Your current request for Service review of the Ice Storm Damage Fuels Reduction project is a Tier 2 consultation under the September 20, 2001, PBO. We have reviewed the information contained in the Biological Evaluation, submitted by your office on April 28, 2003, describing the effects of the proposed project on the above federally listed species. We concur that the proposed action Awill have no effect@ on the bald eagle (Haliaeetus leucocephalus), fanshell mussel (Cyprogenia stegaria), pink mucket pearly mussel (Lampsilis abrupta), and American burying beetle (Nicrophorus americanus) and thus, no further consultation is required for those species. We also concur with your determination that the action Amay affect@ the Indiana bat (Myotis sodalis). As such, this review focuses on determining whether: (1) this proposed site-specific project falls within the scope the Tier 1 PBO, (2) the effects of this proposed action are consistent with those anticipated in the Tier 1 PBO, and (3) the appropriate terms and conditions associated with the reasonable and prudent measures identified in the Tier 1 PBO are adhered to.
The project alternatives, as proposed, will not remove suitable Indiana bat roosting trees, with the exception of hazard trees. Only trees that are laying on the ground or parallel to it will be removed, unless they are posing a hazard. Therefore, we concur that this project with the exception of hazard tree removal, is not likely to adversely affect the Indiana bat. If hazard trees with suitable Indiana bat habitat cannot be avoided, the NF may refer to the incidental take statement provided below. That is, this letter serves as the Tier 2 biological opinion for the proposed removal of hazard trees for the purpose implementing the Ice Storm Damage Fuels Reduction project. As such, this letter also discusses the level of incidental take that is anticipated and a cumulative tally of incidental take that has been authorized and exempted under the PBO.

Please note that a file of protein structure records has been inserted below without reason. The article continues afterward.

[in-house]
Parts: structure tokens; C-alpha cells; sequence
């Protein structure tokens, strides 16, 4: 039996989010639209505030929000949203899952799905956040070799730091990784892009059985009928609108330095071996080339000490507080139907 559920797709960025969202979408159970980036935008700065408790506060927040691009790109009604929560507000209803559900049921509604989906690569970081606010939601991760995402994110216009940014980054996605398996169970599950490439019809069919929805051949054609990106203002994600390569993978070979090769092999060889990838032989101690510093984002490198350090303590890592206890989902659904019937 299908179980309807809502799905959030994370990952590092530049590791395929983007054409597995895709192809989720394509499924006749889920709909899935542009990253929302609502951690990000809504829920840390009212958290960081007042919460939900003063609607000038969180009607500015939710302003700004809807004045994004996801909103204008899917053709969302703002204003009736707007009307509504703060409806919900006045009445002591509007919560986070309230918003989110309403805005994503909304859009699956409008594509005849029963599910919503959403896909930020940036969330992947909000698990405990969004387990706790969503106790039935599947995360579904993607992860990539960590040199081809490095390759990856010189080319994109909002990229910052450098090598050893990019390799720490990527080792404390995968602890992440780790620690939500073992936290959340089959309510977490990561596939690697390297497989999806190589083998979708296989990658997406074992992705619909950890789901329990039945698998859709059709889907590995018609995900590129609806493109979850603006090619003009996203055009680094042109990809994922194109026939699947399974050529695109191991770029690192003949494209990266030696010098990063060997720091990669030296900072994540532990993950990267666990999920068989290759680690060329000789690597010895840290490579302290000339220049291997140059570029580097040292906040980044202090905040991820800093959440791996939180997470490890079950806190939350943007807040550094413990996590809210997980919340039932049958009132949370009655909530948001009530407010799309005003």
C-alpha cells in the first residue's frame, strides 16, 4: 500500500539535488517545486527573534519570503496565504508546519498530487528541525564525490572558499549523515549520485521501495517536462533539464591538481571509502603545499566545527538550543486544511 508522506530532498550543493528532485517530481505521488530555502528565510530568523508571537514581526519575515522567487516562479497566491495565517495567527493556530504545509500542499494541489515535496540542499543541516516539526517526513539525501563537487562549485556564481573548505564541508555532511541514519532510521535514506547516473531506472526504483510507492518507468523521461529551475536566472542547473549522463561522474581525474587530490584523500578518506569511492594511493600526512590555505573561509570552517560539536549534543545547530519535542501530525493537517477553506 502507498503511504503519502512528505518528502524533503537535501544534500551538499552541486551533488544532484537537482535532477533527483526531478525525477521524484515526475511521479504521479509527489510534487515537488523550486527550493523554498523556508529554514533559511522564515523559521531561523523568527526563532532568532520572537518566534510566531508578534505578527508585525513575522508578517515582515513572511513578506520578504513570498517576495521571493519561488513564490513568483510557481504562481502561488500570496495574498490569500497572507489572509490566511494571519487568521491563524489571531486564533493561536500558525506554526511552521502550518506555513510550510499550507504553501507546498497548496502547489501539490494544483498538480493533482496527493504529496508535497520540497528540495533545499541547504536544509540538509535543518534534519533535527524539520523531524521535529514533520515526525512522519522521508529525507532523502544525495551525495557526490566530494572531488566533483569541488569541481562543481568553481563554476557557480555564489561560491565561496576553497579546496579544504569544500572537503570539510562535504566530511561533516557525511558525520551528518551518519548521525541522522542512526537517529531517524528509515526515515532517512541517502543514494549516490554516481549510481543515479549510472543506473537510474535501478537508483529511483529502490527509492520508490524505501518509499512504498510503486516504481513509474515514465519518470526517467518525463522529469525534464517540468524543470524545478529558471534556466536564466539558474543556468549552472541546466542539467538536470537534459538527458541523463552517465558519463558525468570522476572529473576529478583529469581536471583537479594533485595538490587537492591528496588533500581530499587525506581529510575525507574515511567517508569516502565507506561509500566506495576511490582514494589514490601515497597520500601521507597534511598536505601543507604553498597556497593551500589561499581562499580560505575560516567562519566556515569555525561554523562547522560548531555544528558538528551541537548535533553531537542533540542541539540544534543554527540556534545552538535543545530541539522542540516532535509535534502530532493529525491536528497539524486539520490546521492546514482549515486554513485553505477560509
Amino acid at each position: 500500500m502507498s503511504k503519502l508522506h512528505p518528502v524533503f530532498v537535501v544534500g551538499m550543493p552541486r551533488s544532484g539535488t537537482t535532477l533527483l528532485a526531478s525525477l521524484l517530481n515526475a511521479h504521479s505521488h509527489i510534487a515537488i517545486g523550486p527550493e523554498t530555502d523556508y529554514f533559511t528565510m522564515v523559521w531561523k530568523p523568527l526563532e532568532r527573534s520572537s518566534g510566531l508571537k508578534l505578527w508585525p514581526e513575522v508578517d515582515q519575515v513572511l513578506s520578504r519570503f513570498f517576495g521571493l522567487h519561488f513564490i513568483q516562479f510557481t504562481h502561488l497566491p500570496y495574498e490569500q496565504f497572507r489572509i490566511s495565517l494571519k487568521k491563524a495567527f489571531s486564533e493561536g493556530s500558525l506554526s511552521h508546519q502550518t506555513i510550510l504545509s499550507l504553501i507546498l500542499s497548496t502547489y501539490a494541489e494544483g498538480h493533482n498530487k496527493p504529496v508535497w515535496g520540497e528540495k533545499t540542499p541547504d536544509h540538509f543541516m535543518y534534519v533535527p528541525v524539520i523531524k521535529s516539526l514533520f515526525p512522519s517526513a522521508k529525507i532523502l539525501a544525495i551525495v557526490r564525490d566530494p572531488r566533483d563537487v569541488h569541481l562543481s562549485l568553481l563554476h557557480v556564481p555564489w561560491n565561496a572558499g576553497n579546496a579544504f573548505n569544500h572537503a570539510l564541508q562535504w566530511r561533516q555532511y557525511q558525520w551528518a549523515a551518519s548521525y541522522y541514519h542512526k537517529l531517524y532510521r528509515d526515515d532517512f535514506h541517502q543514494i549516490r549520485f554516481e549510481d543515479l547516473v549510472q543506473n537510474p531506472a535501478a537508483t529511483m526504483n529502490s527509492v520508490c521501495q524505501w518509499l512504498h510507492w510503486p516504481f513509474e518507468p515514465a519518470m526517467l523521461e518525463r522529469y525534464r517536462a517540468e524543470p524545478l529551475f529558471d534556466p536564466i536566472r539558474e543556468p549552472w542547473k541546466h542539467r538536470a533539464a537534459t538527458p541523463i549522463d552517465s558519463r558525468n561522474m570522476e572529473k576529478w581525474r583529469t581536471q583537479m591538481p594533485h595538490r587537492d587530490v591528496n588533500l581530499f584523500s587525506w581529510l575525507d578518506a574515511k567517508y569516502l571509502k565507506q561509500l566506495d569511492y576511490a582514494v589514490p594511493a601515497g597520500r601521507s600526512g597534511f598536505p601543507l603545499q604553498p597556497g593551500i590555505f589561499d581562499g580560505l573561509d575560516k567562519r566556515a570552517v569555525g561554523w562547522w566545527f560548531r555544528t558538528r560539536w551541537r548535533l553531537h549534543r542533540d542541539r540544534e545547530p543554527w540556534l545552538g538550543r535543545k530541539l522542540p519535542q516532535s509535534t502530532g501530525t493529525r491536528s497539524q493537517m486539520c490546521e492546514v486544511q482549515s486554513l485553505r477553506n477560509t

Description of the Proposed Action

Pages 1-3 of your Biological Evaluation includes the location and a description of the proposed action.


Status of the Species

Species descriptions, life histories, population dynamics, status and distributions are fully described on pages 11-14 for the Indiana bat in the PBO and are hereby incorporated by reference.


Environmental Baseline

The environmental baseline for the species listed above was fully described on pages 18-21 of the PBO and is hereby incorporated by reference.



Effects of the Action